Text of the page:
Halcyon is defined by Merriam-Webster as “a bird identified with the kingfisher and held in ancient legend to nest at sea about the time of the winter solstice and to calm the waves during incubation” (def. 1).
Sy Montgomery, a contributor at Encyclopedia Britannica writes of the kingfisher’s “courtship ritual”: “the male… offers fish to the female as she perches” (kingfisher).
In their song “Halcyon Days”, by the Tea Party, the refrain repeats the idea in the chorus:
now i see a light
shining from above
i think they’ve finally come
the halcyon days
So, what is the myth that informs this lyric? Which voice is being imitated? There is a rebirth out of the underworld as a wish yet fulfilled. The song’s stanzas have a drowning effect. It is out of the light shining in the chorus that the song lifts up out of the dragging down to imitate the effect of the Latin underworld.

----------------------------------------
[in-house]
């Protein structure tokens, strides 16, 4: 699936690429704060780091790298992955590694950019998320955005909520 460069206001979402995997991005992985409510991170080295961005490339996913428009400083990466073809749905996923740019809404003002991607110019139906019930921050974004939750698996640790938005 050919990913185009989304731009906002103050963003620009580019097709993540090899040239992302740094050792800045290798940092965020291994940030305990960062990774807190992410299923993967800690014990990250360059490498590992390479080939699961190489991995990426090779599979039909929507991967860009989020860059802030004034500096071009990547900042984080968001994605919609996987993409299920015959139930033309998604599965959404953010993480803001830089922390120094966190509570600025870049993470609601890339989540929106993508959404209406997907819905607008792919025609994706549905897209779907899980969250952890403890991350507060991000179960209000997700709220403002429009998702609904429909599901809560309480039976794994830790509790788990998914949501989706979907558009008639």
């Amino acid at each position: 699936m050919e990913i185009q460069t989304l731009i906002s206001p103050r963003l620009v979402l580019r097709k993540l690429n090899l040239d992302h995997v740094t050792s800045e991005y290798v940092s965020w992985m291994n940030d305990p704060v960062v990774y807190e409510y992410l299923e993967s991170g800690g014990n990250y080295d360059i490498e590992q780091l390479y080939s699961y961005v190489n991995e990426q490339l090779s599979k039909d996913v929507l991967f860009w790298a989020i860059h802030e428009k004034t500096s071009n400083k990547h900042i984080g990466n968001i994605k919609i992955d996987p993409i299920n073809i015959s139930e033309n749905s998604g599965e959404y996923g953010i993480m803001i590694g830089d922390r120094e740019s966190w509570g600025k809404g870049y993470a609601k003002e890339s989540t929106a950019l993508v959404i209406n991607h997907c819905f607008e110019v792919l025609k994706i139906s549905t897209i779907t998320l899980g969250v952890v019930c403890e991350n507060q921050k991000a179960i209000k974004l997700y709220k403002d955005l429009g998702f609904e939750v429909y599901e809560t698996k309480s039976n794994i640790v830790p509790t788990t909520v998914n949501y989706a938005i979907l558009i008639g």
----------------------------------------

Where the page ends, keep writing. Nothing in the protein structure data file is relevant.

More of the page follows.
“From Latin Alcyone, daughter of Aeolus and wife of Ceyx. When her husband died in a shipwreck, Alcyone threw herself into the sea whereupon the gods transformed them both into halcyon birds (kingfishers). When Alcyone made her nest on the beach, waves threatened to destroy it. Aeolus restrained his winds and kept them calm during
seven days in each year, so she could lay her eggs. These became known as the “halcyon days,” when storms do not occur” (halcyon days).
My best guess is that the song is from the perspective of Alcyone’s husband finally being drawn up, out of the underworld, to be reborn. The colloquialism “there are many fish in the sea” is repeated to men, but it would seem in this case of the myth that men are the fish that women catch. Does a man actually choose his woman? The choice seems to remain with the woman: whether or not she will dive into Homer’s sea, to find and rescue the right man for her.
“halcyon days“. Wiktionary: A wiki-base Open Content dictionary. Wikimedia Foundation, Inc. 8th July 2015. Web 26 Aug. 2015.
“kingfisher.” Encyclopaedia Britannica. Britannica Academic. Encyclopædia Britannica Inc., 2015. Web. 26 Aug. 2015.
“Kingfisher.” Merriam-Webster.com. Merriam-Webster, n.d. Web. 26 Aug. 2015. <http://www.merriam-webster.com/dictionary/kingfisher>.